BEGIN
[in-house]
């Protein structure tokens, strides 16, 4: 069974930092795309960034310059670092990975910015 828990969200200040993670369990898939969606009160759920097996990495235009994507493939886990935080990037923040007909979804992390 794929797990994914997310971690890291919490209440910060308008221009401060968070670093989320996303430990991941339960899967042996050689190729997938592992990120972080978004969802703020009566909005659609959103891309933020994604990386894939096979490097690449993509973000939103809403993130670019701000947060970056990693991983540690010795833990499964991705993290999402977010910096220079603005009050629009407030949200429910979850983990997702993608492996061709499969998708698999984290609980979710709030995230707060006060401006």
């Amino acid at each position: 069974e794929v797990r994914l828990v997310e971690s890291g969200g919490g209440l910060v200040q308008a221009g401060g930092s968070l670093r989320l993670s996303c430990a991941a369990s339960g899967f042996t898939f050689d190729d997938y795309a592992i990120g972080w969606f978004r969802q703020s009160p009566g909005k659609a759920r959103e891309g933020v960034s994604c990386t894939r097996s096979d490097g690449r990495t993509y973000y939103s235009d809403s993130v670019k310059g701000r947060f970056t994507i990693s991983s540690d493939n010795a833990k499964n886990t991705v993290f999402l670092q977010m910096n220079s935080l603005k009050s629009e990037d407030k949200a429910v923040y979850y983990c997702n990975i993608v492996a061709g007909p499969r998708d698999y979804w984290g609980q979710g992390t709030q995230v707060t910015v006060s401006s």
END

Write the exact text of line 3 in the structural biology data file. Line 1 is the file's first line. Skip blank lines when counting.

């Amino acid at each position: 069974e794929v797990r994914l828990v997310e971690s890291g969200g919490g209440l910060v200040q308008a221009g401060g930092s968070l670093r989320l993670s996303c430990a991941a369990s339960g899967f042996t898939f050689d190729d997938y795309a592992i990120g972080w969606f978004r969802q703020s009160p009566g909005k659609a759920r959103e891309g933020v960034s994604c990386t894939r097996s096979d490097g690449r990495t993509y973000y939103s235009d809403s993130v670019k310059g701000r947060f970056t994507i990693s991983s540690d493939n010795a833990k499964n886990t991705v993290f999402l670092q977010m910096n220079s935080l603005k009050s629009e990037d407030k949200a429910v923040y979850y983990c997702n990975i993608v492996a061709g007909p499969r998708d698999y979804w984290g609980q979710g992390t709030q995230v707060t910015v006060s401006s």